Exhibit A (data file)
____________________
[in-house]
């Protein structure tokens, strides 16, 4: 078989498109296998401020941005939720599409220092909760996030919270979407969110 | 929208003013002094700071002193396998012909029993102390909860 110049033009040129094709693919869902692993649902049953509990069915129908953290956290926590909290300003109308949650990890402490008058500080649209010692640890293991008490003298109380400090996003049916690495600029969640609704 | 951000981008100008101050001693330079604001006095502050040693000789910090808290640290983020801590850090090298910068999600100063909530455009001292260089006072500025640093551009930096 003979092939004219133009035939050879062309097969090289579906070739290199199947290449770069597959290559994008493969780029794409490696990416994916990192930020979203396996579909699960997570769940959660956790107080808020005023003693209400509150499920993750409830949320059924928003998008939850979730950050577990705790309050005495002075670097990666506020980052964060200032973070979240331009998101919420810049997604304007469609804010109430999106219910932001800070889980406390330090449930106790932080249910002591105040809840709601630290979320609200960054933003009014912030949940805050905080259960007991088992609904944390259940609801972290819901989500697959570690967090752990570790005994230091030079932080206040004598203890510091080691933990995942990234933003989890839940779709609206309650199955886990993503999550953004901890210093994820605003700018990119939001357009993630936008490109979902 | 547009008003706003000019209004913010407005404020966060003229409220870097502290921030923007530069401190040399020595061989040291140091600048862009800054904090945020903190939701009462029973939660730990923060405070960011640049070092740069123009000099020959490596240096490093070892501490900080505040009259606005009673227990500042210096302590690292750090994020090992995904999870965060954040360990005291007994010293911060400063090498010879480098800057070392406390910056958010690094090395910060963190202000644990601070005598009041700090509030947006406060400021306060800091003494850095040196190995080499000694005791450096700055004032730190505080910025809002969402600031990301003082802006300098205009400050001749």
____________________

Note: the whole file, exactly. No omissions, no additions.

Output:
[in-house]
């Protein structure tokens, strides 16, 4: 078989498109296998401020941005939720599409220092909760996030919270979407969110 | 929208003013002094700071002193396998012909029993102390909860 110049033009040129094709693919869902692993649902049953509990069915129908953290956290926590909290300003109308949650990890402490008058500080649209010692640890293991008490003298109380400090996003049916690495600029969640609704 | 951000981008100008101050001693330079604001006095502050040693000789910090808290640290983020801590850090090298910068999600100063909530455009001292260089006072500025640093551009930096 003979092939004219133009035939050879062309097969090289579906070739290199199947290449770069597959290559994008493969780029794409490696990416994916990192930020979203396996579909699960997570769940959660956790107080808020005023003693209400509150499920993750409830949320059924928003998008939850979730950050577990705790309050005495002075670097990666506020980052964060200032973070979240331009998101919420810049997604304007469609804010109430999106219910932001800070889980406390330090449930106790932080249910002591105040809840709601630290979320609200960054933003009014912030949940805050905080259960007991088992609904944390259940609801972290819901989500697959570690967090752990570790005994230091030079932080206040004598203890510091080691933990995942990234933003989890839940779709609206309650199955886990993503999550953004901890210093994820605003700018990119939001357009993630936008490109979902 | 547009008003706003000019209004913010407005404020966060003229409220870097502290921030923007530069401190040399020595061989040291140091600048862009800054904090945020903190939701009462029973939660730990923060405070960011640049070092740069123009000099020959490596240096490093070892501490900080505040009259606005009673227990500042210096302590690292750090994020090992995904999870965060954040360990005291007994010293911060400063090498010879480098800057070392406390910056958010690094090395910060963190202000644990601070005598009041700090509030947006406060400021306060800091003494850095040196190995080499000694005791450096700055004032730190505080910025809002969402600031990301003082802006300098205009400050001749």